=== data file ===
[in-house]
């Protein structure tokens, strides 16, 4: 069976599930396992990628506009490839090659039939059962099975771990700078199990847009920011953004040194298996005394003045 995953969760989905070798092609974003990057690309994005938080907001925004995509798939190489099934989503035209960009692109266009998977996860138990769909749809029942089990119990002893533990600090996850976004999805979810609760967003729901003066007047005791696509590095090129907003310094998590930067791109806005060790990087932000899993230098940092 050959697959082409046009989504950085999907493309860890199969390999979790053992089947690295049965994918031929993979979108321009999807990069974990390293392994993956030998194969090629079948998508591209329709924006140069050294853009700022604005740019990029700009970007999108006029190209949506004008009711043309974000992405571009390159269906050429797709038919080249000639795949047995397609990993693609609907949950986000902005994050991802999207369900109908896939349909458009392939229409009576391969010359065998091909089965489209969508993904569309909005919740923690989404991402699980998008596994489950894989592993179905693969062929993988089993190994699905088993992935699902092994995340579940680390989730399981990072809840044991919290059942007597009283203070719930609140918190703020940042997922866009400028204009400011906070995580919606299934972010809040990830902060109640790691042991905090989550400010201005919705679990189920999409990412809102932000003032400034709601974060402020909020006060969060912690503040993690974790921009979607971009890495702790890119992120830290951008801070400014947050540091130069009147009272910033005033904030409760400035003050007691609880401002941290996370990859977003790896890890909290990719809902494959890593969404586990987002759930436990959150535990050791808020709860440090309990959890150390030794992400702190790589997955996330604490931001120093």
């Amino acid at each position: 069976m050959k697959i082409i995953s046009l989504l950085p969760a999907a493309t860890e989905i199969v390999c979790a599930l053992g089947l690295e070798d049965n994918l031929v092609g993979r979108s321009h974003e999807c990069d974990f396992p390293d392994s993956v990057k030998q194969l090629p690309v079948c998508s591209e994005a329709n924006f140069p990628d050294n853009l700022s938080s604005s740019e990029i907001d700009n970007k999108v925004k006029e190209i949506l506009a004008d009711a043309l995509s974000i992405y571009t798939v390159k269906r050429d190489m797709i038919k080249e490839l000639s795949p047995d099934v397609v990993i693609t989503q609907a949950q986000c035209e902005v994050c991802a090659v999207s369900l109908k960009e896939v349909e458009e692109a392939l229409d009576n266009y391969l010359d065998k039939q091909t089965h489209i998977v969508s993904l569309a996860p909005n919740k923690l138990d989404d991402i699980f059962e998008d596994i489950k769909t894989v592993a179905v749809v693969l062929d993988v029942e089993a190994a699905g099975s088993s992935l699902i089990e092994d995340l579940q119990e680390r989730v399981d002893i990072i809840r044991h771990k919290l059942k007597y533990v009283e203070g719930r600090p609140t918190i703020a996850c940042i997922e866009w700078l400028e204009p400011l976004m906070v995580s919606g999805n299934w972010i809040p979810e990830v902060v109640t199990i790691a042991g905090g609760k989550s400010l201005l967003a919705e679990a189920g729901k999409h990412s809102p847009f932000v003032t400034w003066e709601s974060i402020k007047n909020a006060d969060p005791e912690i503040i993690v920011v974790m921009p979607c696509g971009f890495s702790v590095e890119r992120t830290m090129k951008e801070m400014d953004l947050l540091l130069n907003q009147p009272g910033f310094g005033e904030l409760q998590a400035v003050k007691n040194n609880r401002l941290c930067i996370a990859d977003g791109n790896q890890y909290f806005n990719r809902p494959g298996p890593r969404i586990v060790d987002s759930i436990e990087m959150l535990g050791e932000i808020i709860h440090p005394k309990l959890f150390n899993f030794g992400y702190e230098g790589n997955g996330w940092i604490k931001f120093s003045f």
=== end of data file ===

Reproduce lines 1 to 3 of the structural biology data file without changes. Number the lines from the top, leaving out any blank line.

[in-house]
């Protein structure tokens, strides 16, 4: 069976599930396992990628506009490839090659039939059962099975771990700078199990847009920011953004040194298996005394003045 995953969760989905070798092609974003990057690309994005938080907001925004995509798939190489099934989503035209960009692109266009998977996860138990769909749809029942089990119990002893533990600090996850976004999805979810609760967003729901003066007047005791696509590095090129907003310094998590930067791109806005060790990087932000899993230098940092 050959697959082409046009989504950085999907493309860890199969390999979790053992089947690295049965994918031929993979979108321009999807990069974990390293392994993956030998194969090629079948998508591209329709924006140069050294853009700022604005740019990029700009970007999108006029190209949506004008009711043309974000992405571009390159269906050429797709038919080249000639795949047995397609990993693609609907949950986000902005994050991802999207369900109908896939349909458009392939229409009576391969010359065998091909089965489209969508993904569309909005919740923690989404991402699980998008596994489950894989592993179905693969062929993988089993190994699905088993992935699902092994995340579940680390989730399981990072809840044991919290059942007597009283203070719930609140918190703020940042997922866009400028204009400011906070995580919606299934972010809040990830902060109640790691042991905090989550400010201005919705679990189920999409990412809102932000003032400034709601974060402020909020006060969060912690503040993690974790921009979607971009890495702790890119992120830290951008801070400014947050540091130069009147009272910033005033904030409760400035003050007691609880401002941290996370990859977003790896890890909290990719809902494959890593969404586990987002759930436990959150535990050791808020709860440090309990959890150390030794992400702190790589997955996330604490931001120093």
């Amino acid at each position: 069976m050959k697959i082409i995953s046009l989504l950085p969760a999907a493309t860890e989905i199969v390999c979790a599930l053992g089947l690295e070798d049965n994918l031929v092609g993979r979108s321009h974003e999807c990069d974990f396992p390293d392994s993956v990057k030998q194969l090629p690309v079948c998508s591209e994005a329709n924006f140069p990628d050294n853009l700022s938080s604005s740019e990029i907001d700009n970007k999108v925004k006029e190209i949506l506009a004008d009711a043309l995509s974000i992405y571009t798939v390159k269906r050429d190489m797709i038919k080249e490839l000639s795949p047995d099934v397609v990993i693609t989503q609907a949950q986000c035209e902005v994050c991802a090659v999207s369900l109908k960009e896939v349909e458009e692109a392939l229409d009576n266009y391969l010359d065998k039939q091909t089965h489209i998977v969508s993904l569309a996860p909005n919740k923690l138990d989404d991402i699980f059962e998008d596994i489950k769909t894989v592993a179905v749809v693969l062929d993988v029942e089993a190994a699905g099975s088993s992935l699902i089990e092994d995340l579940q119990e680390r989730v399981d002893i990072i809840r044991h771990k919290l059942k007597y533990v009283e203070g719930r600090p609140t918190i703020a996850c940042i997922e866009w700078l400028e204009p400011l976004m906070v995580s919606g999805n299934w972010i809040p979810e990830v902060v109640t199990i790691a042991g905090g609760k989550s400010l201005l967003a919705e679990a189920g729901k999409h990412s809102p847009f932000v003032t400034w003066e709601s974060i402020k007047n909020a006060d969060p005791e912690i503040i993690v920011v974790m921009p979607c696509g971009f890495s702790v590095e890119r992120t830290m090129k951008e801070m400014d953004l947050l540091l130069n907003q009147p009272g910033f310094g005033e904030l409760q998590a400035v003050k007691n040194n609880r401002l941290c930067i996370a990859d977003g791109n790896q890890y909290f806005n990719r809902p494959g298996p890593r969404i586990v060790d987002s759930i436990e990087m959150l535990g050791e932000i808020i709860h440090p005394k309990l959890f150390n899993f030794g992400y702190e230098g790589n997955g996330w940092i604490k931001f120093s003045f």